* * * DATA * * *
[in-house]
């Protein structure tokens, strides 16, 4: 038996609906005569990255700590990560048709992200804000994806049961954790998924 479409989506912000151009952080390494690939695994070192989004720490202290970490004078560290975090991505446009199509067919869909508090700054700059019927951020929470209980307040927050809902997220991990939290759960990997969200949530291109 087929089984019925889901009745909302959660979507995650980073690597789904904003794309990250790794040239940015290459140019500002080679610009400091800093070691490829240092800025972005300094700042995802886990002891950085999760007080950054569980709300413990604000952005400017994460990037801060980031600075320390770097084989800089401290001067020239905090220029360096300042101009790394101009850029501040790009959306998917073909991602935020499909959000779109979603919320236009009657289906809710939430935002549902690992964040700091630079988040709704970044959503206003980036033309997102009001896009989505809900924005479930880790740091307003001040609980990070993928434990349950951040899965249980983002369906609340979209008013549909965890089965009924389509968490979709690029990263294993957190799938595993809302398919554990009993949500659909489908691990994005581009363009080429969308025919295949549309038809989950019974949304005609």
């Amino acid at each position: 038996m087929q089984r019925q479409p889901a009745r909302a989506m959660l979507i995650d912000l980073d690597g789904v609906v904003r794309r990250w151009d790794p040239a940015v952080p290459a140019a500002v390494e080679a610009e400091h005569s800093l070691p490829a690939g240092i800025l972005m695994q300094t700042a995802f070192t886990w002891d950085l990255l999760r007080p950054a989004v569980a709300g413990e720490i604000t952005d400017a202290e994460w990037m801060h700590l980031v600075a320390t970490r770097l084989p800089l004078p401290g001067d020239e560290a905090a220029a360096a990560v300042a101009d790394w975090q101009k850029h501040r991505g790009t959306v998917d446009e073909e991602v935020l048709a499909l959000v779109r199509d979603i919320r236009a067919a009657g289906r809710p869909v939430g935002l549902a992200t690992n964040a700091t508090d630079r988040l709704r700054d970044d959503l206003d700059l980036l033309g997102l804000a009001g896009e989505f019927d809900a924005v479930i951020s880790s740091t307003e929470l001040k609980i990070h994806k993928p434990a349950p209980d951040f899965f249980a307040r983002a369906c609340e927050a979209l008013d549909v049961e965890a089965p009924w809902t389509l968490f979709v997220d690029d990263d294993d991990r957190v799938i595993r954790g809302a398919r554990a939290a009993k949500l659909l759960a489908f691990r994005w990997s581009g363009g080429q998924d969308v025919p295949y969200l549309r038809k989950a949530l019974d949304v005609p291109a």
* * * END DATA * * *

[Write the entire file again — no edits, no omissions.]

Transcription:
[in-house]
């Protein structure tokens, strides 16, 4: 038996609906005569990255700590990560048709992200804000994806049961954790998924 479409989506912000151009952080390494690939695994070192989004720490202290970490004078560290975090991505446009199509067919869909508090700054700059019927951020929470209980307040927050809902997220991990939290759960990997969200949530291109 087929089984019925889901009745909302959660979507995650980073690597789904904003794309990250790794040239940015290459140019500002080679610009400091800093070691490829240092800025972005300094700042995802886990002891950085999760007080950054569980709300413990604000952005400017994460990037801060980031600075320390770097084989800089401290001067020239905090220029360096300042101009790394101009850029501040790009959306998917073909991602935020499909959000779109979603919320236009009657289906809710939430935002549902690992964040700091630079988040709704970044959503206003980036033309997102009001896009989505809900924005479930880790740091307003001040609980990070993928434990349950951040899965249980983002369906609340979209008013549909965890089965009924389509968490979709690029990263294993957190799938595993809302398919554990009993949500659909489908691990994005581009363009080429969308025919295949549309038809989950019974949304005609």
């Amino acid at each position: 038996m087929q089984r019925q479409p889901a009745r909302a989506m959660l979507i995650d912000l980073d690597g789904v609906v904003r794309r990250w151009d790794p040239a940015v952080p290459a140019a500002v390494e080679a610009e400091h005569s800093l070691p490829a690939g240092i800025l972005m695994q300094t700042a995802f070192t886990w002891d950085l990255l999760r007080p950054a989004v569980a709300g413990e720490i604000t952005d400017a202290e994460w990037m801060h700590l980031v600075a320390t970490r770097l084989p800089l004078p401290g001067d020239e560290a905090a220029a360096a990560v300042a101009d790394w975090q101009k850029h501040r991505g790009t959306v998917d446009e073909e991602v935020l048709a499909l959000v779109r199509d979603i919320r236009a067919a009657g289906r809710p869909v939430g935002l549902a992200t690992n964040a700091t508090d630079r988040l709704r700054d970044d959503l206003d700059l980036l033309g997102l804000a009001g896009e989505f019927d809900a924005v479930i951020s880790s740091t307003e929470l001040k609980i990070h994806k993928p434990a349950p209980d951040f899965f249980a307040r983002a369906c609340e927050a979209l008013d549909v049961e965890a089965p009924w809902t389509l968490f979709v997220d690029d990263d294993d991990r957190v799938i595993r954790g809302a398919r554990a939290a009993k949500l659909l759960a489908f691990r994005w990997s581009g363009g080429q998924d969308v025919p295949y969200l549309r038809k989950a949530l019974d949304v005609p291109a």